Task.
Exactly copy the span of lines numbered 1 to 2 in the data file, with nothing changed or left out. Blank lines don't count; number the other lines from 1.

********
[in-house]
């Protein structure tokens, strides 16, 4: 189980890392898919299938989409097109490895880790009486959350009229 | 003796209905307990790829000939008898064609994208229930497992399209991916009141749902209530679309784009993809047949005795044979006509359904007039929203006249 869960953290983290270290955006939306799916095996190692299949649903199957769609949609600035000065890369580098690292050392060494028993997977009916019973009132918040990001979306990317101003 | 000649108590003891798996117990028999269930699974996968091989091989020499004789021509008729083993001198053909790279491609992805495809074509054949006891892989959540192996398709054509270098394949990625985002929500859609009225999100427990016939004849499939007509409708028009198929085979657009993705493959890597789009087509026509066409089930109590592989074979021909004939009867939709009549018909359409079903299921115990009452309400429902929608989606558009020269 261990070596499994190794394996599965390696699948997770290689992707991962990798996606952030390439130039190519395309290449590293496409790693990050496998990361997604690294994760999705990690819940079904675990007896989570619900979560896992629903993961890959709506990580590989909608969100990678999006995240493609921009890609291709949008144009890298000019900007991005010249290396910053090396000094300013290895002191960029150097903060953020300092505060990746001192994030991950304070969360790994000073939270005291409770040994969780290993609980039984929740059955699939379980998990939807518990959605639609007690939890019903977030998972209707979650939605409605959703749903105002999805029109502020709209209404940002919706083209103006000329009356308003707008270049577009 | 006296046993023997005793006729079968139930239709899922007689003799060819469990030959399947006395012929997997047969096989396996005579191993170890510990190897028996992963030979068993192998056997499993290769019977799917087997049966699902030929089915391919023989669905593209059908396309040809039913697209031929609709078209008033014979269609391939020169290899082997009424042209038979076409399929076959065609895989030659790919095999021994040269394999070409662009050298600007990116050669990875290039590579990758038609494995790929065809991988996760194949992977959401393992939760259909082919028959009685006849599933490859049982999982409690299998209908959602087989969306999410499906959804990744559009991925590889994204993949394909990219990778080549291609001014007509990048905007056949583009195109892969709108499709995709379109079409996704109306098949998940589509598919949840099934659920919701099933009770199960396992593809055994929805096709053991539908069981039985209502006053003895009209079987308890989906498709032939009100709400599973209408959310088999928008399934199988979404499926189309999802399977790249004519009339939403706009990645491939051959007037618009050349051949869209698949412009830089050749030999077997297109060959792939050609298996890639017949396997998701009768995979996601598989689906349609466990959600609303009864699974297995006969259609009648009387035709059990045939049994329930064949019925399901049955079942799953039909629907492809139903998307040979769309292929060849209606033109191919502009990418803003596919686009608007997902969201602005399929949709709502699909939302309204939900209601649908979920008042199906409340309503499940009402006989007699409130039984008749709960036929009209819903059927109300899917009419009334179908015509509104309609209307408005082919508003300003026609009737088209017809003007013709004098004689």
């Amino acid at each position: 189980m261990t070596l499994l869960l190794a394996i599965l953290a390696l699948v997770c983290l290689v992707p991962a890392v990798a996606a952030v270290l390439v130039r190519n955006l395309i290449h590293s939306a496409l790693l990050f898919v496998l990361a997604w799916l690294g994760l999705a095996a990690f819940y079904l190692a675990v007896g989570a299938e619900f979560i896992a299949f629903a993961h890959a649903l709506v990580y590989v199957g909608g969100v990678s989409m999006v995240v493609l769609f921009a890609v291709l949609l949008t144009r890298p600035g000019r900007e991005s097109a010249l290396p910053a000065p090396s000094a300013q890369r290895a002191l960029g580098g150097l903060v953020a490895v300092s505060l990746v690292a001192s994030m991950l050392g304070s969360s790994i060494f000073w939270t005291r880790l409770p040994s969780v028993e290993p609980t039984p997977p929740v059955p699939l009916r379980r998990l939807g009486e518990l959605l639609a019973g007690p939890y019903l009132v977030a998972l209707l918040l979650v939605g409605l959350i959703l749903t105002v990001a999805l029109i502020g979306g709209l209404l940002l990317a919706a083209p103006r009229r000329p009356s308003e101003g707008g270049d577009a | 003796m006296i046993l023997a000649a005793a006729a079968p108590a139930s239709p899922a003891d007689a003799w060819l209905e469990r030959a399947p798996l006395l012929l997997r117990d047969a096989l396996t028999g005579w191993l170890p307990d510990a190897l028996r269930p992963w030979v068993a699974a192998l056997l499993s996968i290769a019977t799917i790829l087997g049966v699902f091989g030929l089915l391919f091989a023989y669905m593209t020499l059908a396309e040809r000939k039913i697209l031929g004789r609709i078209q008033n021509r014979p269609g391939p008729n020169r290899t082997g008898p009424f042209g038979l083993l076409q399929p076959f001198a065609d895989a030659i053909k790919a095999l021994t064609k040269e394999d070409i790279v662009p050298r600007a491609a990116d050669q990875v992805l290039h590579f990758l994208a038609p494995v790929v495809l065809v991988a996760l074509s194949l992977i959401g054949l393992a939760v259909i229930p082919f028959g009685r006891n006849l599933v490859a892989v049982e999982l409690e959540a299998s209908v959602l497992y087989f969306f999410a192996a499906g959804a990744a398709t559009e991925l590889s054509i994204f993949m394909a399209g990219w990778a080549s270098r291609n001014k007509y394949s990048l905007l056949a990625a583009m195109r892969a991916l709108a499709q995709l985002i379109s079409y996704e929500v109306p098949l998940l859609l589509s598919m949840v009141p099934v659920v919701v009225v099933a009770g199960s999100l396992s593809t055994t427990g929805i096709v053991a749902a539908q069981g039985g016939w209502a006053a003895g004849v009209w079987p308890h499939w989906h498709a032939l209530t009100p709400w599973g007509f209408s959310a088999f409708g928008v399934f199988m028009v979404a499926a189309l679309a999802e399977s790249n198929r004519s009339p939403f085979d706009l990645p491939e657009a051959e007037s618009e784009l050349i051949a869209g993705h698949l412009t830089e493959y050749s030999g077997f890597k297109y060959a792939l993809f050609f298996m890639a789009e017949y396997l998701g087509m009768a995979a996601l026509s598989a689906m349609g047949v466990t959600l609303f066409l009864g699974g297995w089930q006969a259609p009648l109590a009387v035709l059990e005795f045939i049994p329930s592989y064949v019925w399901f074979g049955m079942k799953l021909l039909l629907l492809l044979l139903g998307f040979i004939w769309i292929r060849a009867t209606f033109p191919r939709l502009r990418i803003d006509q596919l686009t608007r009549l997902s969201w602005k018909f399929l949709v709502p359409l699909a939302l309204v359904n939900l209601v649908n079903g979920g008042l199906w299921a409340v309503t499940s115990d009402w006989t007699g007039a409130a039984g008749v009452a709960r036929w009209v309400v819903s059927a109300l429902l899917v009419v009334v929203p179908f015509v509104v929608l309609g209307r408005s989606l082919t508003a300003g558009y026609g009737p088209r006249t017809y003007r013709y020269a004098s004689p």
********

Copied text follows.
[in-house]
């Protein structure tokens, strides 16, 4: 189980890392898919299938989409097109490895880790009486959350009229 | 003796209905307990790829000939008898064609994208229930497992399209991916009141749902209530679309784009993809047949005795044979006509359904007039929203006249 869960953290983290270290955006939306799916095996190692299949649903199957769609949609600035000065890369580098690292050392060494028993997977009916019973009132918040990001979306990317101003 | 000649108590003891798996117990028999269930699974996968091989091989020499004789021509008729083993001198053909790279491609992805495809074509054949006891892989959540192996398709054509270098394949990625985002929500859609009225999100427990016939004849499939007509409708028009198929085979657009993705493959890597789009087509026509066409089930109590592989074979021909004939009867939709009549018909359409079903299921115990009452309400429902929608989606558009020269 261990070596499994190794394996599965390696699948997770290689992707991962990798996606952030390439130039190519395309290449590293496409790693990050496998990361997604690294994760999705990690819940079904675990007896989570619900979560896992629903993961890959709506990580590989909608969100990678999006995240493609921009890609291709949008144009890298000019900007991005010249290396910053090396000094300013290895002191960029150097903060953020300092505060990746001192994030991950304070969360790994000073939270005291409770040994969780290993609980039984929740059955699939379980998990939807518990959605639609007690939890019903977030998972209707979650939605409605959703749903105002999805029109502020709209209404940002919706083209103006000329009356308003707008270049577009 | 006296046993023997005793006729079968139930239709899922007689003799060819469990030959399947006395012929997997047969096989396996005579191993170890510990190897028996992963030979068993192998056997499993290769019977799917087997049966699902030929089915391919023989669905593209059908396309040809039913697209031929609709078209008033014979269609391939020169290899082997009424042209038979076409399929076959065609895989030659790919095999021994040269394999070409662009050298600007990116050669990875290039590579990758038609494995790929065809991988996760194949992977959401393992939760259909082919028959009685006849599933490859049982999982409690299998209908959602087989969306999410499906959804990744559009991925590889994204993949394909990219990778080549291609001014007509990048905007056949583009195109892969709108499709995709379109079409996704109306098949998940589509598919949840099934659920919701099933009770199960396992593809055994929805096709053991539908069981039985209502006053003895009209079987308890989906498709032939009100709400599973209408959310088999928008399934199988979404499926189309999802399977790249004519009339939403706009990645491939051959007037618009050349051949869209698949412009830089050749030999077997297109060959792939050609298996890639017949396997998701009768995979996601598989689906349609466990959600609303009864699974297995006969259609009648009387035709059990045939049994329930064949019925399901049955079942799953039909629907492809139903998307040979769309292929060849209606033109191919502009990418803003596919686009608007997902969201602005399929949709709502699909939302309204939900209601649908979920008042199906409340309503499940009402006989007699409130039984008749709960036929009209819903059927109300899917009419009334179908015509509104309609209307408005082919508003300003026609009737088209017809003007013709004098004689």